Event summary by Emily Passmore
Although Covid-19 has affected everyone, it has not affected everyone equally. Those living in crowded, precarious housing don’t have the capacity to social distance, and many are struggling more than ever to make a living. Those who are struggling are often people of colour, especially in the Global South, and people on very low incomes. In short, they are the same people most affected by the climate crisis. Both Covid-19 and the climate crisis stand to further inflame these existing inequalities.
Sunita Narain has been working on these issues of development and the environment since the 1980s, and OCS was delighted to host a talk with her on race and class in a time of crisis. Ms Narain is an Indian environmentalist and activist, currently serving as Director General of the Centre for Science and Environment in New Delhi, using science to campaign for legislative change. She has spent her career advocating for equitable climate agreements, allowing for development without compromising the future. She has also been heavily involved in campaigning for air pollution controls and better water management in India.
Global inequality and the Covid-19 crisis
Ms Narain began by reflecting on the unprecedented nature of the current crisis, causing a scale of disruption not seen since the Second World War. We should expect to be changed by this. And although it’s easy to view planning for the future as an academic issue, we need to learn from the present and plan accordingly to prevent a repeat of this crisis.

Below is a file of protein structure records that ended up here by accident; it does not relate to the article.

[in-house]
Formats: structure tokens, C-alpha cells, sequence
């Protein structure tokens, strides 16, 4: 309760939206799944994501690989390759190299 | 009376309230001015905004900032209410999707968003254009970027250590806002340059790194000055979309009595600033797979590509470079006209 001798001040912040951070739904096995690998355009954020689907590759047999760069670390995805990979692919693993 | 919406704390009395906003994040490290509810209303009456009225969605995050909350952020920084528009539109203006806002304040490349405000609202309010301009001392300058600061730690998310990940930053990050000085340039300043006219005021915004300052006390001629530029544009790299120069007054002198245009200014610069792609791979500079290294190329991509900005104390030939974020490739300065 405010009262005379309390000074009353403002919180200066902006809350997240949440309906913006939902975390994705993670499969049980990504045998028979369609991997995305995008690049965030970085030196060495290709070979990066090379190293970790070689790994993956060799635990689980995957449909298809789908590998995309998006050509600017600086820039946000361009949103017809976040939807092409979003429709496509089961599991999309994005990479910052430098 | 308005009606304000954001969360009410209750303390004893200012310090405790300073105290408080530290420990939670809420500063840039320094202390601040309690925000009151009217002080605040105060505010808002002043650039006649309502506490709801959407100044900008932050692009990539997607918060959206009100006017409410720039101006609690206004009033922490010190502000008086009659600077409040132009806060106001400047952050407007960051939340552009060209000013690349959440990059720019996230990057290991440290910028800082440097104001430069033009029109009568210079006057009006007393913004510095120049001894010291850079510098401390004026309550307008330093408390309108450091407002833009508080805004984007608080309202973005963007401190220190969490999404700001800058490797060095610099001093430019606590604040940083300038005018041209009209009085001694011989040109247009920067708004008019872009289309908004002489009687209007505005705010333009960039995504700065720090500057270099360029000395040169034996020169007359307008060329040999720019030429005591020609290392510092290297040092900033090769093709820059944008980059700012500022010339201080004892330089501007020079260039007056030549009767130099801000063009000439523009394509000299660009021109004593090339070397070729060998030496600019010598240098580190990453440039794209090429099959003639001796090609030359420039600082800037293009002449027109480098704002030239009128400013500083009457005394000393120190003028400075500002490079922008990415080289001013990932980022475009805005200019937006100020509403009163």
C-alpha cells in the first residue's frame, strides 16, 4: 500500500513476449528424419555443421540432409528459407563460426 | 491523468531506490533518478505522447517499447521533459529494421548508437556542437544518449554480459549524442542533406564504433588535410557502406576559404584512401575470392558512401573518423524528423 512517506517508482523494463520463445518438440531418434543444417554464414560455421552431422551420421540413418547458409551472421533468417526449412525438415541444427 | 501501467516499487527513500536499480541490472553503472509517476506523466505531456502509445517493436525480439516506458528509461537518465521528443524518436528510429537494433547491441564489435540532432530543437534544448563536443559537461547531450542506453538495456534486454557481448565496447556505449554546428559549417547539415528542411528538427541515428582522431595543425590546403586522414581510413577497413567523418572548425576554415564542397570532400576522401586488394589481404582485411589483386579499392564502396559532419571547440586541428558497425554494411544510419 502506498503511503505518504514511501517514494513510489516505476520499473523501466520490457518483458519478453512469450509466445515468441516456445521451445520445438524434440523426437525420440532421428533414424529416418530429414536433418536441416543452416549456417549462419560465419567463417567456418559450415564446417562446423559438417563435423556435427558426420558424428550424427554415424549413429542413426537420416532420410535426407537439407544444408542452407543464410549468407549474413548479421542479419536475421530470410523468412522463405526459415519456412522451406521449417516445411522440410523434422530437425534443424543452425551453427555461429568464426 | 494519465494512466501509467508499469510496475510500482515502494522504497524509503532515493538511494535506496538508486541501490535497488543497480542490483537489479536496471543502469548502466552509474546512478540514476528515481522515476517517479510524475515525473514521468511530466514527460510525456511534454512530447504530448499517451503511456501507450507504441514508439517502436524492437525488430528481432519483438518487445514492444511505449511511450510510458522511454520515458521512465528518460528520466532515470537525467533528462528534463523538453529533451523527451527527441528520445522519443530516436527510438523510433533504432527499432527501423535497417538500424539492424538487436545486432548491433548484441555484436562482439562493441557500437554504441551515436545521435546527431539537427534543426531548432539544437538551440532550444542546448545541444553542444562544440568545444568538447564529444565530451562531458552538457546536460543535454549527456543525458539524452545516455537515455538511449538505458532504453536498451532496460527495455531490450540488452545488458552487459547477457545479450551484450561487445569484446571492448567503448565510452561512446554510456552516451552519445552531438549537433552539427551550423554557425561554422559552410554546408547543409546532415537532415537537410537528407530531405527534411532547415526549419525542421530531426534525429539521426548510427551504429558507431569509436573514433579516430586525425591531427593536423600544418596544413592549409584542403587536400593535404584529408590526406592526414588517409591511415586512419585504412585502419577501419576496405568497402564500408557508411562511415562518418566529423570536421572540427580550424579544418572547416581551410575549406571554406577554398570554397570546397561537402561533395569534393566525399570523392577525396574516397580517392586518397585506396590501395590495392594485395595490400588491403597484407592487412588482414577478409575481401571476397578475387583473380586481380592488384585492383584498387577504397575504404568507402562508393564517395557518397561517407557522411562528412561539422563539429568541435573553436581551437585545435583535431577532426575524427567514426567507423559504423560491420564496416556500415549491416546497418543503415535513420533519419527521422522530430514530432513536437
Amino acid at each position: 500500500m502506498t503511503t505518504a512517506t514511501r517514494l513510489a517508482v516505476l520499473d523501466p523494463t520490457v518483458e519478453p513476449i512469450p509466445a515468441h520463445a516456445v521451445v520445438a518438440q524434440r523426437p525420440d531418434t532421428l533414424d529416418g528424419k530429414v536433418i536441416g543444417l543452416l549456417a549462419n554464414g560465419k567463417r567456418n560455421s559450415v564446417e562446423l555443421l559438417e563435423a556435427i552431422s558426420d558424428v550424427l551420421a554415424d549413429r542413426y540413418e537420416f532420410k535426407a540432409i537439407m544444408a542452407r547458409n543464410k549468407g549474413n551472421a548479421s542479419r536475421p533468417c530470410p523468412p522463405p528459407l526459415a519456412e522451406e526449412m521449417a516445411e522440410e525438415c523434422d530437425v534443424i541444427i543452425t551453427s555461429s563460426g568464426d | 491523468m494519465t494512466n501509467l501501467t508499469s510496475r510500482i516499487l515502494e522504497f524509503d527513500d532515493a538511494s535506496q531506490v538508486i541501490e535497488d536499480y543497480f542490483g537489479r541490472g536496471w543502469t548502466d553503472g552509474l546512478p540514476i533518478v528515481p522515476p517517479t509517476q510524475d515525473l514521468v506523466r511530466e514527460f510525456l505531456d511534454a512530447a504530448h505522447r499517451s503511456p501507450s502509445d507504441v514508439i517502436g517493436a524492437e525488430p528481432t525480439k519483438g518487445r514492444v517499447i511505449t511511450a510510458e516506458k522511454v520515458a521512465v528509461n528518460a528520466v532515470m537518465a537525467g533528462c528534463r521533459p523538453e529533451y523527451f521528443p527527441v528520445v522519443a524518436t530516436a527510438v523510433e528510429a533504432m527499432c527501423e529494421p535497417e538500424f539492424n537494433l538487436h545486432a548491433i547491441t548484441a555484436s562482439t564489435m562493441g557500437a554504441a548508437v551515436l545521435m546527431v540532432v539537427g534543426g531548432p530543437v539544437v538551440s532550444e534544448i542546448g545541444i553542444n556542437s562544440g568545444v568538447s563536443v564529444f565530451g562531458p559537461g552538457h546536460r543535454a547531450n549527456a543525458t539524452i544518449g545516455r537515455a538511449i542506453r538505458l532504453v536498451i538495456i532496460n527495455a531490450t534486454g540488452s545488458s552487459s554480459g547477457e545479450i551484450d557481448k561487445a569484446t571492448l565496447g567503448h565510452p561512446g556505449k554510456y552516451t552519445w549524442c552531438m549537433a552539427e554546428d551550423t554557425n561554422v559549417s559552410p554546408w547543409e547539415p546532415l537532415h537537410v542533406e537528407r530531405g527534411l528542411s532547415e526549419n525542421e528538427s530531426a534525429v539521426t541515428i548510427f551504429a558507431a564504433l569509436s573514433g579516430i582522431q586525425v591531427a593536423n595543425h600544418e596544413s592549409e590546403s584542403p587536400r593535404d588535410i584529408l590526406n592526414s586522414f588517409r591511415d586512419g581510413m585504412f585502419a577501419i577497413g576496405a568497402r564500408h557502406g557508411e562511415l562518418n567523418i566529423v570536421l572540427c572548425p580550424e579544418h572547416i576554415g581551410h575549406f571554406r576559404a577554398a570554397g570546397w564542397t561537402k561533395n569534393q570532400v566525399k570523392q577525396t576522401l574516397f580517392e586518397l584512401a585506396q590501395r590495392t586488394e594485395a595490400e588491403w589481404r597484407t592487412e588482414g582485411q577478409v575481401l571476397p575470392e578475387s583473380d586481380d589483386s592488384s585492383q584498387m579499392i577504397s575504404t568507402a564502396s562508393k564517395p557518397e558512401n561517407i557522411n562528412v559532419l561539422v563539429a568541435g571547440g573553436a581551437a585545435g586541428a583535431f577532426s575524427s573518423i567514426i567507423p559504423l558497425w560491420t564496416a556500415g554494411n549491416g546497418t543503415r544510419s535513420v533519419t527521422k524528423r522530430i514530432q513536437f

One important feature of the crisis is how much worse it is for the poor. Migrant labourers in the global South live in overcrowded housing with little sanitation or water. The WHO has issued advice to wash your hands for twenty seconds in running water, but for millions of people, this is impossible. Furthermore, these labourers will be most affected by an economic collapse; they are often daily wage labourers, without savings to fall back on.
The cost to the poorest in society is too devastating for the environmental benefits of the Covid shut-down to be celebrated by environmentalists. The crisis has revealed the scale of intervention needed to protect the climate, but we need to pursue an inclusive route towards this goal.
What can we learn from the pandemic?
1. We live in an interconnected world.
Globalisation has deeply linked our economies, whilst air travel has made us more mobile than ever. There are no longer distinct boundaries between countries that can be completely locked down. This is reflected in the issue of air pollution – we share one atmospheric air space that can’t be partitioned.
2. We live in an interdependent world
We are only as strong as our weakest link, so to get rid of the virus, we need to eliminate it everywhere. If the virus survives in the poorest households, it will continue to spread within and between countries due to migration. Thus, while the poor are the worst affected, the virus is an equaliser in the sense that nobody can independently make themselves safe. Thus, only inclusive solutions can end the crisis, just as is the case with climate change. If a solution only helps the rich, the issue, be it Covid-19 or carbon emissions, will just continue to grow among the poor, and thus become ever more severe.